The 1992 Hummer never made a lot of sense. Ripped from the battlefields of the Middle East, the modified military vehicle was sold to suburban stock traders and weekend warriors who considered a Chevy Suburban just too demure.
The 10-mile-per-gallon Hummer never invaded America. At its peak, the two most popular versions, the H2 and H3, sold 35,000 and 54,000 units respectively, according to investment bank RBC. GM finally sold the brand to a Chinese company in 2009 after sales tanked when oil prices spiked.
But watching Tesla CEO Elon Musk roll out the new Cybertruck on Nov. 21, it struck me that the company’s retro-futuristic new “Cybertruck” is the next generation’s Hummer. It’s an expensive fashion statement that appeals to a small, but fervent, slice of the population. I wasn’t the only one thinking along those exact lines. In a note to investors, Joseph Spak of RBC called Tesla’s new pickup “a Hummer for the green millennial generation..the ultimate virtue and vice signaling machine.”
Tesla’s fanbase isn’t the same as Hummer’s was. They prefer rockets to recoil, and batteries to diesel. But the psychology of the edge appeal is the same. Who will buy a $69,900 cyber-punk truck molded from cold-rolled steel able to surge from 0 to 60 mph in 2.9 seconds, and still tow up to 14,000 pounds? Whoever will does not see themselves in the mainstream.
Tesla’s electric truck specs beggar belief. Armored glass and “ultra-hard 30X cold-rolled stainless steel” render it impervious to dents and dings (and I suppose bullets?). On stage last night, Tesla’s chief designer Franz von Holzhausen swung a hammer to demonstrate the steel’s hardiness, although a metal sphere hurled at a window managed to crack it: “Not bad—room for improvement,” Musk joked. It boasts a range between 250 to 500 miles per charge with “more performance than a sports car” with no direct carbon emissions. The base version will cost just $39,900 (cheaper than most Model 3s!) and production is slated for late 2022 (take all of Musk’s deadlines with a mountain of salt).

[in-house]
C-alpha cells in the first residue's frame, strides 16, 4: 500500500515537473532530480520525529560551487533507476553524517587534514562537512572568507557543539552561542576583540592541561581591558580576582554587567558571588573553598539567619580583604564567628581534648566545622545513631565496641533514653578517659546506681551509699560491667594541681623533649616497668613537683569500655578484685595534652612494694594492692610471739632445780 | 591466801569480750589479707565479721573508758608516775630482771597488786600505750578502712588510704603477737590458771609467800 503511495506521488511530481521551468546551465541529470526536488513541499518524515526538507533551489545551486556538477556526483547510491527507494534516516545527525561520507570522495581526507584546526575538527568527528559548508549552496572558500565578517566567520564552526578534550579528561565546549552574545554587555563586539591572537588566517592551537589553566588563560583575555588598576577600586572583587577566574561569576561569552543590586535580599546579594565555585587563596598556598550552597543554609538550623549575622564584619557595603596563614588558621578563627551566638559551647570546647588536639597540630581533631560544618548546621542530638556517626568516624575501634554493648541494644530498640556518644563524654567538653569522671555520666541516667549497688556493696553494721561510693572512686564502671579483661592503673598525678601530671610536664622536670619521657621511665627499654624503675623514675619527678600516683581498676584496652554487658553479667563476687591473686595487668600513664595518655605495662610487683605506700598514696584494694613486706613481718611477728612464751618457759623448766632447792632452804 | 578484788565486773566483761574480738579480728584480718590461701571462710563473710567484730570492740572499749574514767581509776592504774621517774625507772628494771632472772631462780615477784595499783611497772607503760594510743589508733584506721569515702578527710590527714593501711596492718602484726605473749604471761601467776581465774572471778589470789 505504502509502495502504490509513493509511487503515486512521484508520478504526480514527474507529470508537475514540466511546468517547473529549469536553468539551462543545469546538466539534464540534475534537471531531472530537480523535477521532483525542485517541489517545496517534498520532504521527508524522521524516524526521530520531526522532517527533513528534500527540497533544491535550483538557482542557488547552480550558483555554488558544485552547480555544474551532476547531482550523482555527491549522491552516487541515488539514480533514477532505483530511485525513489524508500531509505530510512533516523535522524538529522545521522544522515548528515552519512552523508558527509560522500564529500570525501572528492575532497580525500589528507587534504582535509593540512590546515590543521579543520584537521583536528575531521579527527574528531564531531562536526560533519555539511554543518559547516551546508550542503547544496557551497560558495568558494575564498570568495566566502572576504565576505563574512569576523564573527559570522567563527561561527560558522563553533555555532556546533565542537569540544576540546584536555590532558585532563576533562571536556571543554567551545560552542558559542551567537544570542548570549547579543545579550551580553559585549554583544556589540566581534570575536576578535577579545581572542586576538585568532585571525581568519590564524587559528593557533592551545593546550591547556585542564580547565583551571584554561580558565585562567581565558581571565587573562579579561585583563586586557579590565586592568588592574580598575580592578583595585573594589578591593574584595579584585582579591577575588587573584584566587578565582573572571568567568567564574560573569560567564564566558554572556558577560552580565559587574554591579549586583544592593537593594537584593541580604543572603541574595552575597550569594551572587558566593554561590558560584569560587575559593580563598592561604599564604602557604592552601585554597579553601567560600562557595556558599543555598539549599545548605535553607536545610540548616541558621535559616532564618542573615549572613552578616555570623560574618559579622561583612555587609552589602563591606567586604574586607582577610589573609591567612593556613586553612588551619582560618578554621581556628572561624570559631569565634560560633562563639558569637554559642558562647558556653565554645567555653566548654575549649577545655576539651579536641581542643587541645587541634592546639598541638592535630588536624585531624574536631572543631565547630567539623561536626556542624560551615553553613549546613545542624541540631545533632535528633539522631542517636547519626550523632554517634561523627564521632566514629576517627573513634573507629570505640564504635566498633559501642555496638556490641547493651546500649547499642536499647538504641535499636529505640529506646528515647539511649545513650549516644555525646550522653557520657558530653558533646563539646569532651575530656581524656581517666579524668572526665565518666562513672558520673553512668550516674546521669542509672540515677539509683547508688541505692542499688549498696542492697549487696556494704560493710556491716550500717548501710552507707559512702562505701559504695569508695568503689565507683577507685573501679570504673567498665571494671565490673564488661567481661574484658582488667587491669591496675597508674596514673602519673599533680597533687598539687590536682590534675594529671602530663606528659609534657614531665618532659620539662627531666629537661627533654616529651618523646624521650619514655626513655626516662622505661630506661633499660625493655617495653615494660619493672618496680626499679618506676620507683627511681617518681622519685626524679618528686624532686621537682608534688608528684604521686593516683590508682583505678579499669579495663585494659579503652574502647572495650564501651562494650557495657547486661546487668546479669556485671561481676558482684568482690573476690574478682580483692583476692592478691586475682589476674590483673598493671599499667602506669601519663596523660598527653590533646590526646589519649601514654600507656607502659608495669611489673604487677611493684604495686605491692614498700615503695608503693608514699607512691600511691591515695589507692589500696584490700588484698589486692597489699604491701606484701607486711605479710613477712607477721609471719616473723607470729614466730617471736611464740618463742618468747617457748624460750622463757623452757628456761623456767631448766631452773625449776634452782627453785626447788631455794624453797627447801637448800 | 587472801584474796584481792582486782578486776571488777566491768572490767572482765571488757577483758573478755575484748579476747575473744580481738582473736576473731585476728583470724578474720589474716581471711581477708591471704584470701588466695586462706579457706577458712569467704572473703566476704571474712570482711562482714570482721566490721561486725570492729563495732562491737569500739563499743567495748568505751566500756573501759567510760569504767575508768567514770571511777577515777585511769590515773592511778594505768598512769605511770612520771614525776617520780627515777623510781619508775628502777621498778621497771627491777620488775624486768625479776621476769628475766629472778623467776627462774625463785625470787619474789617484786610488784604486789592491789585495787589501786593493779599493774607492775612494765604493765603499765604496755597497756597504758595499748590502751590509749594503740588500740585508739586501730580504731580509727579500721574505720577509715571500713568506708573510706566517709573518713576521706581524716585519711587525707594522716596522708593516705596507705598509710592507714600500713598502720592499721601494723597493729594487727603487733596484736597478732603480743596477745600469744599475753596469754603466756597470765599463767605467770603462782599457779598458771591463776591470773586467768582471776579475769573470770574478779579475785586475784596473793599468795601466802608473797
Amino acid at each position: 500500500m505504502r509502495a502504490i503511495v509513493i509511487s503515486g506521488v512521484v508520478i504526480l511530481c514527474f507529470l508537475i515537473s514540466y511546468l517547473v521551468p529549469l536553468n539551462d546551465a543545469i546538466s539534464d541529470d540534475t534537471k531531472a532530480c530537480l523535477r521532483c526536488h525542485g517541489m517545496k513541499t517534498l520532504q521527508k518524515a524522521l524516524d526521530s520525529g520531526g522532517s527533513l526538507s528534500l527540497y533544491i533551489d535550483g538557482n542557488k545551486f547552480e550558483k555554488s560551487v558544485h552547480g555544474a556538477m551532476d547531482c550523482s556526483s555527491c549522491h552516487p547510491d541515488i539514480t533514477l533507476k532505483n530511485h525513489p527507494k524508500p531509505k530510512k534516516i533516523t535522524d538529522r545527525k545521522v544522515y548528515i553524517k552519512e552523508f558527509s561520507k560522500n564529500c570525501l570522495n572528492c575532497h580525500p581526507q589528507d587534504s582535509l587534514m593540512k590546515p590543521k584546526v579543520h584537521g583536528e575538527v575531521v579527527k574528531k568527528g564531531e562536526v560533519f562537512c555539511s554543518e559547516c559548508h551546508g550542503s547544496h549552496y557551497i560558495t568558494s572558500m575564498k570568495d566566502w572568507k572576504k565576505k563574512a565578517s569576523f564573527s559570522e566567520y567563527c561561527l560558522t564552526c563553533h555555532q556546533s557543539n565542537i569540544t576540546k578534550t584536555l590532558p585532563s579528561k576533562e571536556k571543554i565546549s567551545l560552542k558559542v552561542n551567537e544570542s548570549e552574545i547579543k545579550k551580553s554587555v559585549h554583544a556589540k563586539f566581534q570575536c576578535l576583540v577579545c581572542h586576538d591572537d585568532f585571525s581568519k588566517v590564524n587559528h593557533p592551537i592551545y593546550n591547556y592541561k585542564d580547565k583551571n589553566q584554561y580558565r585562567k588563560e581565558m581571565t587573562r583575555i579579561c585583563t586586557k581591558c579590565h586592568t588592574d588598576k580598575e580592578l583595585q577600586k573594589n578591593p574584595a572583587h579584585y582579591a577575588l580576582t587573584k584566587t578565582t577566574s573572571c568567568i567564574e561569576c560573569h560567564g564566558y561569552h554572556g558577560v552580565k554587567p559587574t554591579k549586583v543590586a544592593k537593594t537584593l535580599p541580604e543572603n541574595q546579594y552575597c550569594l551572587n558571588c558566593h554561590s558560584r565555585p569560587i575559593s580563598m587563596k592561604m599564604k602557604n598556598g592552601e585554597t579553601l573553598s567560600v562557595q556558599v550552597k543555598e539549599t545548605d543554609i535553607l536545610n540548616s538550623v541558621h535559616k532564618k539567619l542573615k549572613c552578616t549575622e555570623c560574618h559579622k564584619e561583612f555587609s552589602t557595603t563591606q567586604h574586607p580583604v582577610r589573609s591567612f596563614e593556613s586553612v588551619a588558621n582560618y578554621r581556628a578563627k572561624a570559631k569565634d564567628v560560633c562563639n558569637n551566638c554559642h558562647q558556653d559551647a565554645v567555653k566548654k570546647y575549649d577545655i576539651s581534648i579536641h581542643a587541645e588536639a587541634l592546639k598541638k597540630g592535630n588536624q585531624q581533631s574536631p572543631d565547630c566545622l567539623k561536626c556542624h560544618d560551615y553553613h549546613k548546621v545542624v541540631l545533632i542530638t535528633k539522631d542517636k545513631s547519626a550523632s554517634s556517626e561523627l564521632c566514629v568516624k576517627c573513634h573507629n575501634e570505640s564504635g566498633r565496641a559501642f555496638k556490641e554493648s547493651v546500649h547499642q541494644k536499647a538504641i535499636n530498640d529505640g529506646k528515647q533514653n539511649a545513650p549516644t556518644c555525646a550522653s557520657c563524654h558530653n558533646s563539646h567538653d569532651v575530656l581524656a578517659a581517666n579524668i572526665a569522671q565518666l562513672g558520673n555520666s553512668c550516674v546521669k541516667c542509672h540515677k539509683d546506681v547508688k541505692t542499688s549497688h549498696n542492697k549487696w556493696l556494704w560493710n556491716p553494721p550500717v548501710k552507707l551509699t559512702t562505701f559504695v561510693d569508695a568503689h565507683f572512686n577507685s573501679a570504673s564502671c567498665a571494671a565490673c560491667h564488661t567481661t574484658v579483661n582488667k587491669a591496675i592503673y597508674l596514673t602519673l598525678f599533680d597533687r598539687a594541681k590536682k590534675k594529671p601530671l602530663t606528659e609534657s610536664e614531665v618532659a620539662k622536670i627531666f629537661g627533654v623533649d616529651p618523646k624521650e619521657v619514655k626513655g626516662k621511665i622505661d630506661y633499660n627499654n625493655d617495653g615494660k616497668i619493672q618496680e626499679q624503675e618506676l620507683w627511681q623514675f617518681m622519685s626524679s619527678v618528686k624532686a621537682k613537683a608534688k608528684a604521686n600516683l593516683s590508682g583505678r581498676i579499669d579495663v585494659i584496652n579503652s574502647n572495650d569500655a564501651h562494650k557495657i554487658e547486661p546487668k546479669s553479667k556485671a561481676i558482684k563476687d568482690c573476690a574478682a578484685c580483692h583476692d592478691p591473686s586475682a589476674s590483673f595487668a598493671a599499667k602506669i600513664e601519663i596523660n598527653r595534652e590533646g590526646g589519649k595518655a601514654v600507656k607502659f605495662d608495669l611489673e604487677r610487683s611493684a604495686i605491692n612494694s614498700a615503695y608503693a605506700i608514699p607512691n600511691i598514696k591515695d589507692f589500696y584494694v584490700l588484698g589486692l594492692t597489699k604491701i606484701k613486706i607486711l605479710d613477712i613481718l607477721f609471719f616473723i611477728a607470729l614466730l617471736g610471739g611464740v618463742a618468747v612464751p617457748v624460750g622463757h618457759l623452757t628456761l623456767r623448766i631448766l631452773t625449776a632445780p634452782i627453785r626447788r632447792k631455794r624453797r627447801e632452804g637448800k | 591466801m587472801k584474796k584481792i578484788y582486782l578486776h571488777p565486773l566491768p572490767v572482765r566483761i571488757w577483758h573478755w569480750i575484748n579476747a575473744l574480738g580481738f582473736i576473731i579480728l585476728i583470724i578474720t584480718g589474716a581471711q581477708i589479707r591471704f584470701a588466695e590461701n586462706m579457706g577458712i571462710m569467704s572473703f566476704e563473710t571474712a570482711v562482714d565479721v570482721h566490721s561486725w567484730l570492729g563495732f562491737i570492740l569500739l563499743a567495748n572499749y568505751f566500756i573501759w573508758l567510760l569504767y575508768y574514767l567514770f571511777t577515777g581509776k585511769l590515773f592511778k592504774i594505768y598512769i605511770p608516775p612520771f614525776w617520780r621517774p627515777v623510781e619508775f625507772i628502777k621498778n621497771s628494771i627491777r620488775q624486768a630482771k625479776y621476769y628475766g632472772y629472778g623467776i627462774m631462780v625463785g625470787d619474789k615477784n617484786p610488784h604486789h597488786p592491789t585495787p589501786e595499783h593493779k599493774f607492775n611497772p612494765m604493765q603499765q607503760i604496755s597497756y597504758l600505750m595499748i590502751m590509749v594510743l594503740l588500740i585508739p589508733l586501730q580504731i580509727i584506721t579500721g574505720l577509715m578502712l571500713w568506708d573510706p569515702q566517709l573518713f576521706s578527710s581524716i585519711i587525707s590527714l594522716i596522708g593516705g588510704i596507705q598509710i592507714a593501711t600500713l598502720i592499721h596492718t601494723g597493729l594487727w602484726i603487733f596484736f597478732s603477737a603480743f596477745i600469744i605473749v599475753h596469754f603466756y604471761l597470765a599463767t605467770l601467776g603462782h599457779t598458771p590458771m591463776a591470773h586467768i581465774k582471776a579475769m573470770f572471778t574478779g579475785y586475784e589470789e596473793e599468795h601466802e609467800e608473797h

Not that this matters. After all, it’s a Tesla. Vehicles, at least in this class, are about identity. Most pickups, it turns out, are “cowboy costumes,” an expensive way to haul air and make a statement. Only 25% of truck owners ever drive off-road or tow something. The most important features truck buyers want in their pickup? “To look good while driving, to present a tough image, to have their car act as an extension of their personality, and to stand out in a crowd.”
The Cybertruck, if nothing else, makes a statement. Tesla only needs a small piece of the growing and enormously profitable truck market—accounting for 3 million units, or 18% of US sales—to ensure its factories are busy. There will be plenty of demand, predicted Karl Brauer, executive publisher of Kelley Blue Book. “If Tesla can produce a sufficient number of Cybertrucks, and if the early adopters are fully satisfied, the Cybertruck could cross into traditional truck markets, and that’s a massive segment if Tesla can tap into it,” Brauer said over email.
Is the cybertruck a joke? Has Musk trolled all of us for the “lulz?” Maybe. The renderings don’t show rear-view mirrors, side mirrors, seat belts, or other things cars are legally supposed to have. But the key for Tesla is to always be different. The company has lashed itself to its image as an insurgent. It rarely does things the way things have always been done (and the same goes for its buyers, they believe). Even if the price is a bit too high, or the door panels don’t quite fit, or promises don’t happen quite as promised. The day Tesla becomes “normal” is the day Tesla becomes just like everyone else. And then there’s no reason to buy one.
Correction: Tesla’s chief designer Franz von Holzhausen, not Musk, swung the sledgehammer on stage.